Wednesday, January 19, 2011

2011 Australian Open, Roger Federer, Alexandra Willis, and monikers

Curator’s note: Tennis great Roger Federer questions reporter Alexandra Willis' use of monikers during the 2011 Australian Open.

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Roger Federer
Men's locker room
Australian Open

January 20, 2011

Alexandra Willis
Correspondents room
Australian Open


Dear Ms. Willis,

I'm pretty sure I beat Gilles Simon last night in the second round of the 2011 Australian Open.  But it was hard to tell after reading your recap from the Australian Open website.

In the span of nine paragraphs you referred to me 13 times by something other than my given name.  The synonyms included record-breaking Grand Slam champion, young father, world No. 2, former world No. 1, the Swiss, Swiss maestro, and French-speaking.

You didn't treat Simon any better.  Five times his real name got bypassed in favor of young father, Frenchman, French-speaking, and slender Frenchman.

These monikers made it impossible to imagine the action.  Instead of figuring out who won the fourth set, I got stuck deciphering which French-speaking man had “spindly legs.”

Sports writing has developed a monopoly on clichés.  The list of synonyms used in place of athletes’ names is endless.  We’ve got hoopsters and oarsmen and batsmen and hurlers and grinders and No. 1 draft picks and Baltimore natives and gridiron greats and gangly juniors and redheads and mothers-to-be and Duke graduates and hard-charging fullbacks and doubles specialists and switch-hitting rookies from Omaha.

Whatever happened to using real names?  I’ve never read of the Honolulu-born president or former University of Chicago Law professor signing bills into law.  If Barack Obama can be Barack Obama or President Obama or just Obama, can’t I be Roger Federer or just Federer, and not the French-speaking Swiss Maestro?

And certainly not world No. 2 or former world No. 1.  Please!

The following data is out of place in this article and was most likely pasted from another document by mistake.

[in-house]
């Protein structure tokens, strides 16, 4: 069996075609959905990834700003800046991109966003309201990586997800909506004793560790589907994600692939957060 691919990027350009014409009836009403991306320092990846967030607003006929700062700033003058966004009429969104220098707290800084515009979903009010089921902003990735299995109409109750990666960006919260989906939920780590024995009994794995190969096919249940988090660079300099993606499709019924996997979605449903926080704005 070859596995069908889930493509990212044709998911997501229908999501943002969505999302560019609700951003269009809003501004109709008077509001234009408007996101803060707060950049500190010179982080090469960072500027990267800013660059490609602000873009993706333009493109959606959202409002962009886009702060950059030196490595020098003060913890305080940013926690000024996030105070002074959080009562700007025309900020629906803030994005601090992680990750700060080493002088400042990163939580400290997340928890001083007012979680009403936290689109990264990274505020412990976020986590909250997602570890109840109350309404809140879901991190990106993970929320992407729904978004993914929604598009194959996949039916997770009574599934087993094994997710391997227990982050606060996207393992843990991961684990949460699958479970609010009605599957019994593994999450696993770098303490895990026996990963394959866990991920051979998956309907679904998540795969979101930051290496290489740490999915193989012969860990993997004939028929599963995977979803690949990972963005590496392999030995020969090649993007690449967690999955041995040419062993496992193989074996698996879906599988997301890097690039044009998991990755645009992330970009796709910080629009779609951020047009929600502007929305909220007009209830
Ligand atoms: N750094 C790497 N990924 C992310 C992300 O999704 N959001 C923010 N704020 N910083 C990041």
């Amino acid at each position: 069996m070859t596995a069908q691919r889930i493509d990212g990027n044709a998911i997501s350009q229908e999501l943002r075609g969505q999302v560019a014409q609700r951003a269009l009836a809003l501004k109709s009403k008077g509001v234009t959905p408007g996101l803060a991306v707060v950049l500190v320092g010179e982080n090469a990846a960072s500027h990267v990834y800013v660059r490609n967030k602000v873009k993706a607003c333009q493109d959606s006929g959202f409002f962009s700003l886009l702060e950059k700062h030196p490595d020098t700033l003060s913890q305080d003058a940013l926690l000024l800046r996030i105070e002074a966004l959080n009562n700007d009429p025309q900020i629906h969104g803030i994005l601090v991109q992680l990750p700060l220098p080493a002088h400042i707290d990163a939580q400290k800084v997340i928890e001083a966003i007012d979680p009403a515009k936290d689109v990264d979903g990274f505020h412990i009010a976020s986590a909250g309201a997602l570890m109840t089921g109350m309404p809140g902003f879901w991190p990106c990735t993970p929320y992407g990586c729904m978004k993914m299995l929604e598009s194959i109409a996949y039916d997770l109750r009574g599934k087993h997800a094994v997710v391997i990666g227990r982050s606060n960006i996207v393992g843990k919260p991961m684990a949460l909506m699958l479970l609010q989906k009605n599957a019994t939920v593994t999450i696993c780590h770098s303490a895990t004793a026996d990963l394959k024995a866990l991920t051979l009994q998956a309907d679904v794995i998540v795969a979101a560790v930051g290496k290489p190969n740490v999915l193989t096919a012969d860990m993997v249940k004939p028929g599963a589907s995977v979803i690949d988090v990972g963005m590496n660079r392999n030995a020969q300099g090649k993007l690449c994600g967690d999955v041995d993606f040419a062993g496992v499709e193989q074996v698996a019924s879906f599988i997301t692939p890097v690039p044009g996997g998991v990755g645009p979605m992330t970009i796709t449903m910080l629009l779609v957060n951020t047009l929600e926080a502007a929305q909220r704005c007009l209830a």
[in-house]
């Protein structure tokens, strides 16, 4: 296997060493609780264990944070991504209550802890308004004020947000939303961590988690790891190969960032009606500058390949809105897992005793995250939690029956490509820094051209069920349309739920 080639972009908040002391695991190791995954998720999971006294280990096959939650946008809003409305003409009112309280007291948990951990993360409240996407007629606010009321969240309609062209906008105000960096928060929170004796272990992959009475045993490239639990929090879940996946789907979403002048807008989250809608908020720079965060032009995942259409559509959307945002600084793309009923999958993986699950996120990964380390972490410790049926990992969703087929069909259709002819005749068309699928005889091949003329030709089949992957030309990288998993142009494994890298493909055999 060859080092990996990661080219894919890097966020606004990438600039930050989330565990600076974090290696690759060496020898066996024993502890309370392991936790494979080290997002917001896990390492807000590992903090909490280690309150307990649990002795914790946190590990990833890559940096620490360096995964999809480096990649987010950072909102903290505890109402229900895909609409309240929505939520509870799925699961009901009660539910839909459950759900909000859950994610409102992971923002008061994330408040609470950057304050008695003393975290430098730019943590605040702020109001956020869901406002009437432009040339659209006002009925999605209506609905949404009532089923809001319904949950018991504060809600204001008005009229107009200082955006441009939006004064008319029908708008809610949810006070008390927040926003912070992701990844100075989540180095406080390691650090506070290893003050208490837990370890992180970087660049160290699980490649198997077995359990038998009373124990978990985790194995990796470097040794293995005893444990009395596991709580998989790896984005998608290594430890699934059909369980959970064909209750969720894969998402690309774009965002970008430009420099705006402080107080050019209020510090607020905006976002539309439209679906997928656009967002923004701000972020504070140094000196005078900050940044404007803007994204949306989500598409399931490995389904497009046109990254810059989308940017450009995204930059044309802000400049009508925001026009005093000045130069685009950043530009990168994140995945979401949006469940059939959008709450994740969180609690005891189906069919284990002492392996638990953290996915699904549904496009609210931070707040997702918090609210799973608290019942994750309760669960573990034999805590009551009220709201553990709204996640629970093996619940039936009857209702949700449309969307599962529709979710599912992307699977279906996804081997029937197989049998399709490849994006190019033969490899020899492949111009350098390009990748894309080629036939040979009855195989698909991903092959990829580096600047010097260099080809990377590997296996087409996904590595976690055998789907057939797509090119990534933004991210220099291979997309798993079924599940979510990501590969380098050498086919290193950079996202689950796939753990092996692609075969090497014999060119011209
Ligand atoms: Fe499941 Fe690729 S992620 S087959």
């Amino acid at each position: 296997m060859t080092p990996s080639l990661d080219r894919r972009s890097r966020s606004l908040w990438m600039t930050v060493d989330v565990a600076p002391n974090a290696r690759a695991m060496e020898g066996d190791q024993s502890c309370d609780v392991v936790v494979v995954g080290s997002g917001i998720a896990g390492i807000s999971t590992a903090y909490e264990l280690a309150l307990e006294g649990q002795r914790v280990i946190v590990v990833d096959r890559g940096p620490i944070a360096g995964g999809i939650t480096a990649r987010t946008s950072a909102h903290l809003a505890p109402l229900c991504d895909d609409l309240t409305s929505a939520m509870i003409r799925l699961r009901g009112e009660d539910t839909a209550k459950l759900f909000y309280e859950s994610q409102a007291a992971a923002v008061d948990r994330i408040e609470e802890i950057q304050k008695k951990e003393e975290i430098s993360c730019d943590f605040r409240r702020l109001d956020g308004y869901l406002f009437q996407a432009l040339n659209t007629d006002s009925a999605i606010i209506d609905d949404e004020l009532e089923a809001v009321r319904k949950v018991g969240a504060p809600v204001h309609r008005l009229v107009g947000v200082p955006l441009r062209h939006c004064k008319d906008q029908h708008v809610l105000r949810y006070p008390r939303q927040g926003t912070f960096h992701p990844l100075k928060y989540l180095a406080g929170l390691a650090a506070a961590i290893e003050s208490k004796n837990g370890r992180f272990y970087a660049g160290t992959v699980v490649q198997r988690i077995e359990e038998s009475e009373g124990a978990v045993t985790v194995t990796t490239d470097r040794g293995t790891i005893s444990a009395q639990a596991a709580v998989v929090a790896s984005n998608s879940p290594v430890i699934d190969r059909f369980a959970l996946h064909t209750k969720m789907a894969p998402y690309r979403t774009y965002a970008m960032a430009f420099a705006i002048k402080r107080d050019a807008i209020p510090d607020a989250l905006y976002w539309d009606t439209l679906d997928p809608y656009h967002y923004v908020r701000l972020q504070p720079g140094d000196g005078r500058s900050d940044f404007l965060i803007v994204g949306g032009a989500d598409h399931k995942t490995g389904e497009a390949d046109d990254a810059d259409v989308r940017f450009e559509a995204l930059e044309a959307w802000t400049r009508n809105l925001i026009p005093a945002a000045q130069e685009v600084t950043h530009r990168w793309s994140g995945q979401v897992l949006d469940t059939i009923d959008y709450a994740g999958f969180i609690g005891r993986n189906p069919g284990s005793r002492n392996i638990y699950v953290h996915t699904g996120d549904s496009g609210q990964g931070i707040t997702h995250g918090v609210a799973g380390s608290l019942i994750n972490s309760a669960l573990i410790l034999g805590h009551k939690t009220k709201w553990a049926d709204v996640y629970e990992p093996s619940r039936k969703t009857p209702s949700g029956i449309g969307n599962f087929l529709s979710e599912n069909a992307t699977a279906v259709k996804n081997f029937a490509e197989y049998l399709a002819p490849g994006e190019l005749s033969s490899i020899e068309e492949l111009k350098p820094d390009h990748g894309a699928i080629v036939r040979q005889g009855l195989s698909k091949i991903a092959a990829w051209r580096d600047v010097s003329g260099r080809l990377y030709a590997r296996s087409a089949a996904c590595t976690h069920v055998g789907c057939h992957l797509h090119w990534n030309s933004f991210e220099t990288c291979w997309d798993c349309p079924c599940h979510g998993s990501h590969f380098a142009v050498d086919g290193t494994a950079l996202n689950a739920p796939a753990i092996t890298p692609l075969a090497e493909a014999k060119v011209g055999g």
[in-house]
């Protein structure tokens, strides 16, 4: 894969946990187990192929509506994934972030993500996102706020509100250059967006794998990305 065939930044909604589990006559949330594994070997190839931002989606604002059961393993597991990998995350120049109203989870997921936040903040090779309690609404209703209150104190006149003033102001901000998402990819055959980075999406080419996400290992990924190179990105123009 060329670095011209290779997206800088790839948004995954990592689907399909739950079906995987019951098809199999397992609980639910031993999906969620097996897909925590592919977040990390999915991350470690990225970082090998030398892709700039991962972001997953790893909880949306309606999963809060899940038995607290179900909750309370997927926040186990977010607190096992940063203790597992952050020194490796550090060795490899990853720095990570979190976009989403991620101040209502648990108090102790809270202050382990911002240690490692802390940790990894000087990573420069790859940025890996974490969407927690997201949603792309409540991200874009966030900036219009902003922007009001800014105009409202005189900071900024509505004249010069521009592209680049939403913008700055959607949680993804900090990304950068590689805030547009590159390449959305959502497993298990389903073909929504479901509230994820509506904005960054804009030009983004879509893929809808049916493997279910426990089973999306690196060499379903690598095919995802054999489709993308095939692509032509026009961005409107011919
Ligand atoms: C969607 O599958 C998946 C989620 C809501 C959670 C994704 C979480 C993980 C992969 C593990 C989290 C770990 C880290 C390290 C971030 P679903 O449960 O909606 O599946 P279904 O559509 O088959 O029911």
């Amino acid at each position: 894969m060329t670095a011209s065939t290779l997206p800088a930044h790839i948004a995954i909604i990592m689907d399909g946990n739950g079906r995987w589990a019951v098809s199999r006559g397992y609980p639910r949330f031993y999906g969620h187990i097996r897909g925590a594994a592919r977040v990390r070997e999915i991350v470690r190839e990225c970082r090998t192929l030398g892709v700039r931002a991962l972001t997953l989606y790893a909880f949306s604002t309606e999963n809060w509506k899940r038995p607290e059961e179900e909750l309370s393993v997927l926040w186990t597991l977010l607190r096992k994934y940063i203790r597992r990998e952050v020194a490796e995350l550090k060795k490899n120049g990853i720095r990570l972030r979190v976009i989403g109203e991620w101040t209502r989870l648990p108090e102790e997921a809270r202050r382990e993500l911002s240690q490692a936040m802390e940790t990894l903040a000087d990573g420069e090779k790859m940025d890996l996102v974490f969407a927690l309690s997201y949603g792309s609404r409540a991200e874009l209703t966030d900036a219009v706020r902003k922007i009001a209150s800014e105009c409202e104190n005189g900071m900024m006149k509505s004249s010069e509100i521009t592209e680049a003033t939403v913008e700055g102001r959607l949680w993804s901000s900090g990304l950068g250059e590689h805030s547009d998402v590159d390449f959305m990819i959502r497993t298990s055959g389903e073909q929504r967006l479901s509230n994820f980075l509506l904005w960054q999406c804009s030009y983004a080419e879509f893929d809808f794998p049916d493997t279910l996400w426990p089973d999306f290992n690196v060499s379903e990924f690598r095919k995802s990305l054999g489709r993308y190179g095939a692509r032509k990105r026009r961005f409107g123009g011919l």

When elementary school teachers write reports cards, do they refer to their kids as lefty nose pickers and bright-eyed cherubs and budding academics?  Or do they just write Alice and Frank and Angela?

Southpaw may be the one exception here, as the synonym most commonly associated with a left-handed pitcher actually has an interesting backstory.  Not so for former Redskins coach (there are plenty of them) and Rookie of the Year and Russian-born and prodigious teen.  Such synonyms are the bane of sports writing.  You "writers" should have stopped at Southpaw and left good enough alone.

When it comes to match reports I just want to know who won and the basic arc of the competition.  The synonym dreck that now floods reports makes reading tedious.  It’s like you writers are purposefully trying to make it impossible to figure out who won and how.

So let's tighten things up please and keep it simple.  Proper names only, please.  God forbid I drop to No. 3 or worse in the world.

Sincerely,

Roger


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Alexandra Willis
Correspondents room
Australian Open

January 20, 2011

Roger Federer
Men's locker room
Australian Open

Dear Swiss Maestro,

Yikes!  I guess I’m not writing your autobiography. 

Cheers,
Right-handed reporter

P.S.  I'll be sure to include "multilingual" in my next article.


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1 comment:

  1. Their editors require a certain word count and they check for repeats. What else are they to do? You are lucky its words you can skim over. Most reports are now videos. 30 seconds to stream, 30 seconds of an AD for soft toilet paper THEN the talking starts.

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